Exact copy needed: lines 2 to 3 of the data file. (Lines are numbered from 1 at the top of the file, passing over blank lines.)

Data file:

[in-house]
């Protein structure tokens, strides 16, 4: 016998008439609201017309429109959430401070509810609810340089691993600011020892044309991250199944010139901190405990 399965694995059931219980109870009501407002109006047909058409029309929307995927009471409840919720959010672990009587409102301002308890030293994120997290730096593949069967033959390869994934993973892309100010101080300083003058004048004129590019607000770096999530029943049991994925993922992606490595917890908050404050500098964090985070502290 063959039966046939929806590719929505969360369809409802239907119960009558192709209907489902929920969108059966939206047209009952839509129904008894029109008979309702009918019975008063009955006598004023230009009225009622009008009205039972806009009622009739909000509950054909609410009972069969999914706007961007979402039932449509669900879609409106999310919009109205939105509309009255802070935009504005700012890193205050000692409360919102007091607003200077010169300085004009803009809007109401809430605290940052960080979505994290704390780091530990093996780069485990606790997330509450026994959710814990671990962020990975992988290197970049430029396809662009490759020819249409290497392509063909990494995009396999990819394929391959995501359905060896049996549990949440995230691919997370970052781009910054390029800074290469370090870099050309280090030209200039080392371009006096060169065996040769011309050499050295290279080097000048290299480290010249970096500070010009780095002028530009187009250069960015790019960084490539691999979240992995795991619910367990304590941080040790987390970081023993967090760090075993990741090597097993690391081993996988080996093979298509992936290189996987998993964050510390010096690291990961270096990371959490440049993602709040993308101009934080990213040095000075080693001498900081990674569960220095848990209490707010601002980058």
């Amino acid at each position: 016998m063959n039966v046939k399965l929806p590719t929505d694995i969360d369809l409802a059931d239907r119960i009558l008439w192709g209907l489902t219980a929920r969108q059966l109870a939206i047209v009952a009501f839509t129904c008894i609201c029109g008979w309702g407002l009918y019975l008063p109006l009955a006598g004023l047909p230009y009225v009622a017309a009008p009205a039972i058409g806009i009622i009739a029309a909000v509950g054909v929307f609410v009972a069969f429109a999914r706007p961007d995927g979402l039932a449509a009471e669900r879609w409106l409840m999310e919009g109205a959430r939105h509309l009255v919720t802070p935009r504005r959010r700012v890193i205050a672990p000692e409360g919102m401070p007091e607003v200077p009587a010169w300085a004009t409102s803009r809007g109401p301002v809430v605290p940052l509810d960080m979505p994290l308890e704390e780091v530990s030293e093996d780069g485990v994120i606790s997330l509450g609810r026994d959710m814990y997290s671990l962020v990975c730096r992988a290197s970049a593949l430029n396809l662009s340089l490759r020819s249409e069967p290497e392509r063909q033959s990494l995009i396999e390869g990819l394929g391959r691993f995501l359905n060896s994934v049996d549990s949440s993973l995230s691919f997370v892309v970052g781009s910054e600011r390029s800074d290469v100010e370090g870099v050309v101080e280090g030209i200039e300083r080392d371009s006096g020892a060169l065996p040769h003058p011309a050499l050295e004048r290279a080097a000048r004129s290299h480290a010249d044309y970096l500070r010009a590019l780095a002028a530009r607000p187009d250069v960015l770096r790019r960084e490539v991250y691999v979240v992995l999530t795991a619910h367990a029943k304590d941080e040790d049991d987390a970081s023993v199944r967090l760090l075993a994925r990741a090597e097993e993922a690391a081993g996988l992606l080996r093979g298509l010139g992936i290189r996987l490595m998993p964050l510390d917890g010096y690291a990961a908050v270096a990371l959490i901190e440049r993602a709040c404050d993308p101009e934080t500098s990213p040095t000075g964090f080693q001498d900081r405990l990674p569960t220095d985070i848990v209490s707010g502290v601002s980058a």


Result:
């Protein structure tokens, strides 16, 4: 016998008439609201017309429109959430401070509810609810340089691993600011020892044309991250199944010139901190405990 399965694995059931219980109870009501407002109006047909058409029309929307995927009471409840919720959010672990009587409102301002308890030293994120997290730096593949069967033959390869994934993973892309100010101080300083003058004048004129590019607000770096999530029943049991994925993922992606490595917890908050404050500098964090985070502290 063959039966046939929806590719929505969360369809409802239907119960009558192709209907489902929920969108059966939206047209009952839509129904008894029109008979309702009918019975008063009955006598004023230009009225009622009008009205039972806009009622009739909000509950054909609410009972069969999914706007961007979402039932449509669900879609409106999310919009109205939105509309009255802070935009504005700012890193205050000692409360919102007091607003200077010169300085004009803009809007109401809430605290940052960080979505994290704390780091530990093996780069485990606790997330509450026994959710814990671990962020990975992988290197970049430029396809662009490759020819249409290497392509063909990494995009396999990819394929391959995501359905060896049996549990949440995230691919997370970052781009910054390029800074290469370090870099050309280090030209200039080392371009006096060169065996040769011309050499050295290279080097000048290299480290010249970096500070010009780095002028530009187009250069960015790019960084490539691999979240992995795991619910367990304590941080040790987390970081023993967090760090075993990741090597097993690391081993996988080996093979298509992936290189996987998993964050510390010096690291990961270096990371959490440049993602709040993308101009934080990213040095000075080693001498900081990674569960220095848990209490707010601002980058």
């Amino acid at each position: 016998m063959n039966v046939k399965l929806p590719t929505d694995i969360d369809l409802a059931d239907r119960i009558l008439w192709g209907l489902t219980a929920r969108q059966l109870a939206i047209v009952a009501f839509t129904c008894i609201c029109g008979w309702g407002l009918y019975l008063p109006l009955a006598g004023l047909p230009y009225v009622a017309a009008p009205a039972i058409g806009i009622i009739a029309a909000v509950g054909v929307f609410v009972a069969f429109a999914r706007p961007d995927g979402l039932a449509a009471e669900r879609w409106l409840m999310e919009g109205a959430r939105h509309l009255v919720t802070p935009r504005r959010r700012v890193i205050a672990p000692e409360g919102m401070p007091e607003v200077p009587a010169w300085a004009t409102s803009r809007g109401p301002v809430v605290p940052l509810d960080m979505p994290l308890e704390e780091v530990s030293e093996d780069g485990v994120i606790s997330l509450g609810r026994d959710m814990y997290s671990l962020v990975c730096r992988a290197s970049a593949l430029n396809l662009s340089l490759r020819s249409e069967p290497e392509r063909q033959s990494l995009i396999e390869g990819l394929g391959r691993f995501l359905n060896s994934v049996d549990s949440s993973l995230s691919f997370v892309v970052g781009s910054e600011r390029s800074d290469v100010e370090g870099v050309v101080e280090g030209i200039e300083r080392d371009s006096g020892a060169l065996p040769h003058p011309a050499l050295e004048r290279a080097a000048r004129s290299h480290a010249d044309y970096l500070r010009a590019l780095a002028a530009r607000p187009d250069v960015l770096r790019r960084e490539v991250y691999v979240v992995l999530t795991a619910h367990a029943k304590d941080e040790d049991d987390a970081s023993v199944r967090l760090l075993a994925r990741a090597e097993e993922a690391a081993g996988l992606l080996r093979g298509l010139g992936i290189r996987l490595m998993p964050l510390d917890g010096y690291a990961a908050v270096a990371l959490i901190e440049r993602a709040c404050d993308p101009e934080t500098s990213p040095t000075g964090f080693q001498d900081r405990l990674p569960t220095d985070i848990v209490s707010g502290v601002s980058a």